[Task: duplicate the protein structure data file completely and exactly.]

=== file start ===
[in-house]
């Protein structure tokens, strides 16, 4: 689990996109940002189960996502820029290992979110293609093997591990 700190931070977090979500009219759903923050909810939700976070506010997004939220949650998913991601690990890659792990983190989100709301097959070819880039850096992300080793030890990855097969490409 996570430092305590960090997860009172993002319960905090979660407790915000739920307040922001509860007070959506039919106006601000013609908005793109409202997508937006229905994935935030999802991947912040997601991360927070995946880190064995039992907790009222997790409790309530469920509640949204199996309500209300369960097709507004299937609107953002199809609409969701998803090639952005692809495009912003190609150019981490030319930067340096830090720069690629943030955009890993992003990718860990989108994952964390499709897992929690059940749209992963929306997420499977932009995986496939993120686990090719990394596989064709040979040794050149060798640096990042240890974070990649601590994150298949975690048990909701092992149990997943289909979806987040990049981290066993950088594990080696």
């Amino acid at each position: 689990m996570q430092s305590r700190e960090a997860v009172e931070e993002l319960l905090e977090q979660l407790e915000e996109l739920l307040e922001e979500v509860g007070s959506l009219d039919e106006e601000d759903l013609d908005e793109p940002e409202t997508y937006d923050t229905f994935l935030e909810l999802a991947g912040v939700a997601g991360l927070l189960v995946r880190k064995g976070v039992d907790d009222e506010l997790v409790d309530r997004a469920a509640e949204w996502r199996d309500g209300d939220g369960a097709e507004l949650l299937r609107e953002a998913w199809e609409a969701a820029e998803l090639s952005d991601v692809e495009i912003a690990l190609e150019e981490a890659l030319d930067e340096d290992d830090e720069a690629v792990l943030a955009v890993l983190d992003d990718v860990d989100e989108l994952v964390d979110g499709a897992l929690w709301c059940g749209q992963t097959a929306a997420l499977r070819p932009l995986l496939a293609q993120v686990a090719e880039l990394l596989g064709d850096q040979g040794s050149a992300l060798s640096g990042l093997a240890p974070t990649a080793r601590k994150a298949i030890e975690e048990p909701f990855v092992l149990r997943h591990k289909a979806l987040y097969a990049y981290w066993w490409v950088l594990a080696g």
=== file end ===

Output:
[in-house]
């Protein structure tokens, strides 16, 4: 689990996109940002189960996502820029290992979110293609093997591990 700190931070977090979500009219759903923050909810939700976070506010997004939220949650998913991601690990890659792990983190989100709301097959070819880039850096992300080793030890990855097969490409 996570430092305590960090997860009172993002319960905090979660407790915000739920307040922001509860007070959506039919106006601000013609908005793109409202997508937006229905994935935030999802991947912040997601991360927070995946880190064995039992907790009222997790409790309530469920509640949204199996309500209300369960097709507004299937609107953002199809609409969701998803090639952005692809495009912003190609150019981490030319930067340096830090720069690629943030955009890993992003990718860990989108994952964390499709897992929690059940749209992963929306997420499977932009995986496939993120686990090719990394596989064709040979040794050149060798640096990042240890974070990649601590994150298949975690048990909701092992149990997943289909979806987040990049981290066993950088594990080696």
């Amino acid at each position: 689990m996570q430092s305590r700190e960090a997860v009172e931070e993002l319960l905090e977090q979660l407790e915000e996109l739920l307040e922001e979500v509860g007070s959506l009219d039919e106006e601000d759903l013609d908005e793109p940002e409202t997508y937006d923050t229905f994935l935030e909810l999802a991947g912040v939700a997601g991360l927070l189960v995946r880190k064995g976070v039992d907790d009222e506010l997790v409790d309530r997004a469920a509640e949204w996502r199996d309500g209300d939220g369960a097709e507004l949650l299937r609107e953002a998913w199809e609409a969701a820029e998803l090639s952005d991601v692809e495009i912003a690990l190609e150019e981490a890659l030319d930067e340096d290992d830090e720069a690629v792990l943030a955009v890993l983190d992003d990718v860990d989100e989108l994952v964390d979110g499709a897992l929690w709301c059940g749209q992963t097959a929306a997420l499977r070819p932009l995986l496939a293609q993120v686990a090719e880039l990394l596989g064709d850096q040979g040794s050149a992300l060798s640096g990042l093997a240890p974070t990649a080793r601590k994150a298949i030890e975690e048990p909701f990855v092992l149990r997943h591990k289909a979806l987040y097969a990049y981290w066993w490409v950088l594990a080696g």